Martian chemical could be a major obstacle for plans to colonise the planet
Perchlorate a potential source of oxygen, electricity and anemia
The surface of Mars is rich with a chemical called perchlorate.
Perchlorate, which can form different salts, is a key reason why liquid water sometimes flows on the planet despite the atmospheric pressure. And it can be used as a major ingredient in rocket fuel. It can even be broken down and used as a source of electricity and oxygen for human explorers.
But it has also been linked to harmful health effects, such as hypothyroidism and a form of anemia.
The chemical was identified by NASA’s Phoenix lander in 2009 and since then, scientists found out that it is everywhere on the Red Planet — it’s 10,000 times more abundant in Martian dirt than it is in Earth’s sands and soils, Phys.org reports.
The discovery helped scientists figure out how liquid water could exist on Mars, affecting the planet’s surface.
Because of the thin Martian atmosphere, pure water can only exist as ice or vapor on the planet. But dissolved salts can change this chemistry, occasionally allowing liquid water to manifest as lakes or streams, Discover reports.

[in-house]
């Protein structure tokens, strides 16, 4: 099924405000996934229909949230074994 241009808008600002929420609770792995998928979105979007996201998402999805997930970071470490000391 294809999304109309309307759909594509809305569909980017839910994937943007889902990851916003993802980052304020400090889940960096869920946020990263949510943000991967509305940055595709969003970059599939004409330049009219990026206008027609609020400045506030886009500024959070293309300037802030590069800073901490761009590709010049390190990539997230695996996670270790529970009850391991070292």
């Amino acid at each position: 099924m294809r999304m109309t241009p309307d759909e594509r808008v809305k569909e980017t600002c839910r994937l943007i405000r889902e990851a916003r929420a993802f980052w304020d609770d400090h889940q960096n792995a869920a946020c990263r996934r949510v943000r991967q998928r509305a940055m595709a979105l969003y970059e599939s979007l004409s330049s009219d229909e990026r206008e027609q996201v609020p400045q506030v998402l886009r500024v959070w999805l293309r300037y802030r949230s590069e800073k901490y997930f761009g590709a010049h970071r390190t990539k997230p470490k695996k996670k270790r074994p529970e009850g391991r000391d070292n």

“Perchlorate could hold the key to understanding underground water, and in turn microorganisms that lend insight into space biology. In addition, it could help determine the right landing sites and positions of human colonies, and ‘changing’ Mars’ design to resemble Earth,” Discover writes.
But the existence of perchlorate is a double edged sword of sorts. For one, any liquid water formed from perchlorate would be especially briny and incapable of sustaining microorganisms. And it would be poisonous to drink.
The chemical has been associated with hypothyroidism and fatal blood cell deficiencies, Discover reports.
“This means that we’ll have to take extreme precaution to remove perchlorate from Mars water and dirt, or from any crops that we grow in it,” Discover writes. “Dust will have to be kept from contaminating air circulating through life support systems. Future explorers and colonists will have to do all of this, not only as they capture the perchlorate in order to reap its benefits, but also as they confront space radiation, physical deconditioning from low gravity, and other potential Martian threats to human health.”
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